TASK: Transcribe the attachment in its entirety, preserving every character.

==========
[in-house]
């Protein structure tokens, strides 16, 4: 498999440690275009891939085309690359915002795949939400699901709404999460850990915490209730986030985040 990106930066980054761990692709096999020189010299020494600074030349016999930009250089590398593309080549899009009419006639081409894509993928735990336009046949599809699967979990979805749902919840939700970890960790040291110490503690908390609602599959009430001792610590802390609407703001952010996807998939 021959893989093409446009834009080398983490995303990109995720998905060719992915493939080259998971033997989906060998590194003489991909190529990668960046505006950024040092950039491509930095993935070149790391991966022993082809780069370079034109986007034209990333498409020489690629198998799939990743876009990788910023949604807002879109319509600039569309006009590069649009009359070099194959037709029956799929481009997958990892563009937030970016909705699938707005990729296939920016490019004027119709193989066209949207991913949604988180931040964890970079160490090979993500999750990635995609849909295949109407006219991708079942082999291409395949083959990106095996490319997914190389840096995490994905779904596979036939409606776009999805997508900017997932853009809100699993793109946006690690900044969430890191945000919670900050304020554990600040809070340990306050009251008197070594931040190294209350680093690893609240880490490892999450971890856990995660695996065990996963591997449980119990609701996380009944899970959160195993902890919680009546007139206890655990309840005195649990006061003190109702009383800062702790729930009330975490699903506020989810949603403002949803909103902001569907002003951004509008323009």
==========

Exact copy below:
[in-house]
């Protein structure tokens, strides 16, 4: 498999440690275009891939085309690359915002795949939400699901709404999460850990915490209730986030985040 990106930066980054761990692709096999020189010299020494600074030349016999930009250089590398593309080549899009009419006639081409894509993928735990336009046949599809699967979990979805749902919840939700970890960790040291110490503690908390609602599959009430001792610590802390609407703001952010996807998939 021959893989093409446009834009080398983490995303990109995720998905060719992915493939080259998971033997989906060998590194003489991909190529990668960046505006950024040092950039491509930095993935070149790391991966022993082809780069370079034109986007034209990333498409020489690629198998799939990743876009990788910023949604807002879109319509600039569309006009590069649009009359070099194959037709029956799929481009997958990892563009937030970016909705699938707005990729296939920016490019004027119709193989066209949207991913949604988180931040964890970079160490090979993500999750990635995609849909295949109407006219991708079942082999291409395949083959990106095996490319997914190389840096995490994905779904596979036939409606776009999805997508900017997932853009809100699993793109946006690690900044969430890191945000919670900050304020554990600040809070340990306050009251008197070594931040190294209350680093690893609240880490490892999450971890856990995660695996065990996963591997449980119990609701996380009944899970959160195993902890919680009546007139206890655990309840005195649990006061003190109702009383800062702790729930009330975490699903506020989810949603403002949803909103902001569907002003951004509008323009």